Concerned about the teaching and performance of Canadian music in schools, he became involved in 1963 in the John Adaskin Project to introduce Canadian composers and hosted several youth concerts on CBC.
A grant from the Canadian Cultural Institute in Rome permitted him to study there (1969-71), completing works that revealed his interest in new vocal techniques. Eastern music and philosophy also influenced him considerably.
Somers's music is internationally respected and is performed throughout the Western world. He received major commissions from most of Canada's musical and theatrical organizations. His opera Louis Riel was commissioned for Canada's Centennial by the Floyd S. CHALMERS Foundation and was subsequently performed in Washington, DC, for the US Bicentennial. Always associated with intense feeling, his work is simple, eloquent and forceful, often using dramatic juxtaposition of styles, dramatic silences and sharp fluctuations in volume, which he called "dramatic unrest."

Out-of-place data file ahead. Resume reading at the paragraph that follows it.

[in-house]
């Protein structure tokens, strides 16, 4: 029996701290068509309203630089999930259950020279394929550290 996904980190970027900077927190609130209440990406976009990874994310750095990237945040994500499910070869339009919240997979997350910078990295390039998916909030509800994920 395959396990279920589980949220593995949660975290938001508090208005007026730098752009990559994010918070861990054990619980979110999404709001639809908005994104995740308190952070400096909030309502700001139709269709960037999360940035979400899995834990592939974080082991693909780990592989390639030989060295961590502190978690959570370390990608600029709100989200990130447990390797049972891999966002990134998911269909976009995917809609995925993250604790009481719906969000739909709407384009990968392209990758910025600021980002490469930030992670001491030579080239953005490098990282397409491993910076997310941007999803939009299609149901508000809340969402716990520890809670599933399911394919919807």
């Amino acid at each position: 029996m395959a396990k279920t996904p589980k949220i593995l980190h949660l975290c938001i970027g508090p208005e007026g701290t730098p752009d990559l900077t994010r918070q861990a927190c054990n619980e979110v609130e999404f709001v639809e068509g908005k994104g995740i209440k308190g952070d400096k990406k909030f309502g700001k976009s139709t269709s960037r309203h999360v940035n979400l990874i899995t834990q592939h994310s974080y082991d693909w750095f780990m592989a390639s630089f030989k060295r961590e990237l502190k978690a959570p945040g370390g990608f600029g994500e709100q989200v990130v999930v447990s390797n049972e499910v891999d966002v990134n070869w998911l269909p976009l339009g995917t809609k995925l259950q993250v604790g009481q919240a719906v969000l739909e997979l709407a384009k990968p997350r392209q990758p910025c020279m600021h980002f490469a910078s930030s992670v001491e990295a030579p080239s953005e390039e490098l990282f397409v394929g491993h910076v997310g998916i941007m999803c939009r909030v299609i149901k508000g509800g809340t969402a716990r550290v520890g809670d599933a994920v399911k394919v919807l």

Somers became a Companion of the Order of Canada in 1972 and he received honorary degrees from the universities of Ottawa (1975), Toronto (1976) and York (1977). In 1986 he was the subject of a half-hour documentary, "The Music of Harry Somers."
Author MABEL H. LAINE
Links to Other Sites
Canadian composer Harry Somers dies
A CBC obituary for acclaimed Canadian composer Harry Somers.
An extensive collection of audio clips from recordings featuring the National Arts Centre Orchestra performing works by noteworthy Canadian and international composers. Click on a composer's name on the right side menu to access specific works. See also composer biographies and the interactive timeline of historical milestones in classical music. From artsalive.ca and the Virtual Museum of Canada.